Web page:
You probably wouldn't care for a twenty-minute dream sequence with all that, and neither did the audience members who were expecting cute little skits featuring their children and grandchildren.

Instead of roaring and appreciative applause, the end of the sequence was met with silence. The sound of befuddlement. It was also the sound of me NOT being asked to direct the next year's production.

So, what did I learn?

  • Every visionary needs a realist
I'm not saying to limit your vision. It's great to dream big and we need people to be creative. We also need to keep one foot (or at least a toe) on the ground while our heads are in the clouds. What if the brilliant idea doesn't fly? What if our customers don't like our edgy campaign? What if our product loses money?

  • Ask your customers what they want
I'm the first to say that you've got to be ahead of the data and innovate. Customers don't always know what they want or more importantly will buy in the future. But you do still have to meet their current needs and expectations as you prepare for that creative future. Make customers happy now to earn the right to teach them something different ahead. I once worked for a very wise boss at Whole Foods, Brian Doyle, who told me that "customers come into the store for their favorite thing. If they can't find it, and if it isn't what they expected they leave without their favorite thing and might not come back. Give them their favorite thing!"

  • Do a pilot before you roll out!
Even Broadway shows run previews and pilots first. Training programs are never perfect the first time I deliver them. New products need to bump against their weaknesses before their weakness can bump them out of the picture. We need time to work out the bugs and we shouldn't hesitate to do that for some patient and honest people who care enough to provide feedback. I don't need to use ALL of the feedback, but I'm better off if I listen.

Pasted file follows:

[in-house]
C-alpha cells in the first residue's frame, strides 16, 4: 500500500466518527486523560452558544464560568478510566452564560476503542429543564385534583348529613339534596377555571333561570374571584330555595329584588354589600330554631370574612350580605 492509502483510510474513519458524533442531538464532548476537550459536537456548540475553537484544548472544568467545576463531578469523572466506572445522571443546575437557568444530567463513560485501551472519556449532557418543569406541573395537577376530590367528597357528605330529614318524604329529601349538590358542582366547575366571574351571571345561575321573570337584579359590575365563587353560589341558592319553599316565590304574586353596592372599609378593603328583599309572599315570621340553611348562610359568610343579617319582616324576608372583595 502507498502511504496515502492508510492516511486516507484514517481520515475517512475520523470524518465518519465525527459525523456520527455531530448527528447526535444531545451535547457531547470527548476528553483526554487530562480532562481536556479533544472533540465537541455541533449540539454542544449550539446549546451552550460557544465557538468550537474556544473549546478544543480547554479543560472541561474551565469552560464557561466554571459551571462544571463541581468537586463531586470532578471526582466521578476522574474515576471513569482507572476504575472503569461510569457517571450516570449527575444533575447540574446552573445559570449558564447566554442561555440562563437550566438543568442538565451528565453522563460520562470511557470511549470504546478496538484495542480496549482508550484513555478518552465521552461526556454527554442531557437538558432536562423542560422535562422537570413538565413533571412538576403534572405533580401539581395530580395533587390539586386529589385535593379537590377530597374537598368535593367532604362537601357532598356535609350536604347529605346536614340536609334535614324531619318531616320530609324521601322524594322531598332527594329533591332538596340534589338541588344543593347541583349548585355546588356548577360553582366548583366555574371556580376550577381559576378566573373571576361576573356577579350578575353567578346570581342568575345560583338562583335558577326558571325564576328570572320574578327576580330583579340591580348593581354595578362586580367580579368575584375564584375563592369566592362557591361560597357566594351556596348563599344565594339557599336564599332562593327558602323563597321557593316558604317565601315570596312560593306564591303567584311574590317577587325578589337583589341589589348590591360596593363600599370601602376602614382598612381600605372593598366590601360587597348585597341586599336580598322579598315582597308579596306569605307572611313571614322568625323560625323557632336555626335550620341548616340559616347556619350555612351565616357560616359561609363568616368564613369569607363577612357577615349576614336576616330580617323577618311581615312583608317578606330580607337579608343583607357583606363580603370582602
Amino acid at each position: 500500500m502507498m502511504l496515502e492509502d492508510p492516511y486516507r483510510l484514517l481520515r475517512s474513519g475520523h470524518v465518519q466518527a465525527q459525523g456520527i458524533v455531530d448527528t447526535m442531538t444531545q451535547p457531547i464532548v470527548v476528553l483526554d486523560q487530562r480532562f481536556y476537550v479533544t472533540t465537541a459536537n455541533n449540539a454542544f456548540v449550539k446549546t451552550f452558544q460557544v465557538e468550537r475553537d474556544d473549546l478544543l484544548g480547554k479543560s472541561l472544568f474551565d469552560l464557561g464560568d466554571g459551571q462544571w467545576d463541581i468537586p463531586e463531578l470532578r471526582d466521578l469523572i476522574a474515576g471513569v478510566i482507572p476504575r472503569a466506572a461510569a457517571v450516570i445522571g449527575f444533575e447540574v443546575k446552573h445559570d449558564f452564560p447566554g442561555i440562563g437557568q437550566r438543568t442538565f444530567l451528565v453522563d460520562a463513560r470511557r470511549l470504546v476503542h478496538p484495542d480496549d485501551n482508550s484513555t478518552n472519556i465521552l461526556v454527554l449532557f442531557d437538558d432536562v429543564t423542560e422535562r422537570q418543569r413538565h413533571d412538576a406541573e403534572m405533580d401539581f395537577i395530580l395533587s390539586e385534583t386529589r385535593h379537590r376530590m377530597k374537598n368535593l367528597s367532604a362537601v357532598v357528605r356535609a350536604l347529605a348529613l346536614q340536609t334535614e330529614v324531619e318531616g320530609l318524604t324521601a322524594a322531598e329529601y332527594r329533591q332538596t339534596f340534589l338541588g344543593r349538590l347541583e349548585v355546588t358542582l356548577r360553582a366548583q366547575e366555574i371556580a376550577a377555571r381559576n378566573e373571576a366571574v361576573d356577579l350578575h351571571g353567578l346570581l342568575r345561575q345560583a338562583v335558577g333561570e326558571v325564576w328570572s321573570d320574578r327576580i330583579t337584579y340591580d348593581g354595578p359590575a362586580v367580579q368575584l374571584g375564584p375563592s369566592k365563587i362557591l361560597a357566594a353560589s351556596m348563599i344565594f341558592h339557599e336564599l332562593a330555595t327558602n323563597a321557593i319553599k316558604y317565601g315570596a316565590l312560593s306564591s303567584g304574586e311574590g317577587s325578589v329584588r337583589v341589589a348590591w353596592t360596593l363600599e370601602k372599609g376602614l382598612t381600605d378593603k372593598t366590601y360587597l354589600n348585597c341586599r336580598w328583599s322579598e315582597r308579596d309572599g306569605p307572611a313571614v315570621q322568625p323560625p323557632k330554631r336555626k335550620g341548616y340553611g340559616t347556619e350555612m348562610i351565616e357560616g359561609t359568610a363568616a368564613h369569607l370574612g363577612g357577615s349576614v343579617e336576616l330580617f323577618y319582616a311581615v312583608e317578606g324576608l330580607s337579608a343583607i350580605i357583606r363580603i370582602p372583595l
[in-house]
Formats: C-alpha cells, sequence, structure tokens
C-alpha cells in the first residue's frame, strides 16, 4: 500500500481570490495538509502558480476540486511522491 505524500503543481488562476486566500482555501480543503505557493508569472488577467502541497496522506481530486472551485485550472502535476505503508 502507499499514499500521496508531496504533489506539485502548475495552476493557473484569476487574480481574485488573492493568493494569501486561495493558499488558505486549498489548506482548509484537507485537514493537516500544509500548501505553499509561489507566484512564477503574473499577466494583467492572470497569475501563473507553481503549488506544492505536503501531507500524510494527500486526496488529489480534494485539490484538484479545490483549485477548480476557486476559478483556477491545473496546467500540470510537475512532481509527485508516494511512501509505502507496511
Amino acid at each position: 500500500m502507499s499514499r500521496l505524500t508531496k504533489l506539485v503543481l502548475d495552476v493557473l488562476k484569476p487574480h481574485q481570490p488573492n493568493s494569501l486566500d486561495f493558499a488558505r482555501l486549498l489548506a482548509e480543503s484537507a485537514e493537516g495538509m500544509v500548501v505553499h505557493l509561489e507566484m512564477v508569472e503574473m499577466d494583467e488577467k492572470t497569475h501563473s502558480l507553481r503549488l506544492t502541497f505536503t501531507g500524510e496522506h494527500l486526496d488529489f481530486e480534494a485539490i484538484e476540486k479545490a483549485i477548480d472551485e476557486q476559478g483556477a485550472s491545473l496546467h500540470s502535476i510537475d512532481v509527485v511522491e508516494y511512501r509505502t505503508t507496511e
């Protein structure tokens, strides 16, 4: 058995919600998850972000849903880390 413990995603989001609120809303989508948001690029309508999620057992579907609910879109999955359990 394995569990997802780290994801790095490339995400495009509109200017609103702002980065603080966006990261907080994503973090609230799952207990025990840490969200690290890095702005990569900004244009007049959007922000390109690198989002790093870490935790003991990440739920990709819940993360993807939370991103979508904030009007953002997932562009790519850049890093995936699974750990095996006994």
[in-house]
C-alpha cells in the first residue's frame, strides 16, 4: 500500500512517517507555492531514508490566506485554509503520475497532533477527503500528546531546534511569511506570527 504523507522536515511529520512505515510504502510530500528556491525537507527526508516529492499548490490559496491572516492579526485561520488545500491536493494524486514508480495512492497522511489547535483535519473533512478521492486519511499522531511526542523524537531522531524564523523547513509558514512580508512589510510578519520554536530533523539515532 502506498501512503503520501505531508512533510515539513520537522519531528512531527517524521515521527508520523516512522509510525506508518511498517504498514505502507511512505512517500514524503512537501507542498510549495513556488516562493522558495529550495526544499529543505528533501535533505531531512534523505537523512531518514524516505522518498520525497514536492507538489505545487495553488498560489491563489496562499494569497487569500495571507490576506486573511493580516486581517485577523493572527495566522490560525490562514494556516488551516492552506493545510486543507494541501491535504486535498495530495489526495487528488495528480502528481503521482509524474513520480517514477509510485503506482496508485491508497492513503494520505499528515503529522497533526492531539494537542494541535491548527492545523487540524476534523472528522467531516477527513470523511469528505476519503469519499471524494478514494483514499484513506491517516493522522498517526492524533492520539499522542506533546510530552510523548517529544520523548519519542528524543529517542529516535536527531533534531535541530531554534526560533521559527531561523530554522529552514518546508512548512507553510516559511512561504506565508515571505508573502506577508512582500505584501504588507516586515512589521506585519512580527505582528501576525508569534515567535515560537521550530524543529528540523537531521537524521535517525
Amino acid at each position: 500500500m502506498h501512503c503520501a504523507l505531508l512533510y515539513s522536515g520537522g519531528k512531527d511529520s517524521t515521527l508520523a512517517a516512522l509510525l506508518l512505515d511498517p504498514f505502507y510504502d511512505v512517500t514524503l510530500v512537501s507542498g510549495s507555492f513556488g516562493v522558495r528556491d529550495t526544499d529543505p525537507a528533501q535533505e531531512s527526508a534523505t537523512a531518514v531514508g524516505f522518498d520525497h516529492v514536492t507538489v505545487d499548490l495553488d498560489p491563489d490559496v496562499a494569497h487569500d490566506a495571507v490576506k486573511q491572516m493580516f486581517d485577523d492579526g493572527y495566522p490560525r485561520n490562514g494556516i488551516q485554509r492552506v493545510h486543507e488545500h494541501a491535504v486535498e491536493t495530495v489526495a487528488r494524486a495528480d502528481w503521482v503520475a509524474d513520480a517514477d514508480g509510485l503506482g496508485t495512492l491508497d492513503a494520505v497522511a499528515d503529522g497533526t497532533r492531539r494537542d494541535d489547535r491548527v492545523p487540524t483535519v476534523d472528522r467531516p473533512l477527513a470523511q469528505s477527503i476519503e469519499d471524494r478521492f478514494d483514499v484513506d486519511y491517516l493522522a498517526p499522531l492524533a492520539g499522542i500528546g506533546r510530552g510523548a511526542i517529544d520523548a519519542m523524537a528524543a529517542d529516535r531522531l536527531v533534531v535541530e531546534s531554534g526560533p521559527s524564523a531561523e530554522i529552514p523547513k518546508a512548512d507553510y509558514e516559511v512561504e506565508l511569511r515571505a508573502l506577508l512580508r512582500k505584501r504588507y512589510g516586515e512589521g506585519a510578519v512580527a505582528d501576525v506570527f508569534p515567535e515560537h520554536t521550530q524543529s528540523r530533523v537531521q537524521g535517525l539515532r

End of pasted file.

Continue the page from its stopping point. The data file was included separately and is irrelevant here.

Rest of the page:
There it is. Boundaries aren't all bad. Partnerships are built on diverse skills. Perspective sometimes needs calibrating. I'm still as edgy as ever, but I've learned a few things about getting help along the way.

Points to Ponder

What's the most revolutionary change you've ever made to a product, service, or performance? What would you do differently next time?

Whose opinion do you trust the most? Are you asking for regular feedback from that person? Have you made it a point to thank them recently for the valuable role that they play in your work?

-- Doug Smith

Wednesday, January 13, 2016

What I Learned from Unexpected Change

Does change ever sneak up on you?

Do you ever think that things have finally normalized, stabilized, settled-down, only to have something really big reveal itself as the Next Big Change?

It happens.

We can prepare for change, adapt to change, embrace change, even drive change and there will always be changes that surprise us. Big things. Life changing things. Out of nowhere, they surprise us and suddenly a huge part of our energy is spent in dealing with the change.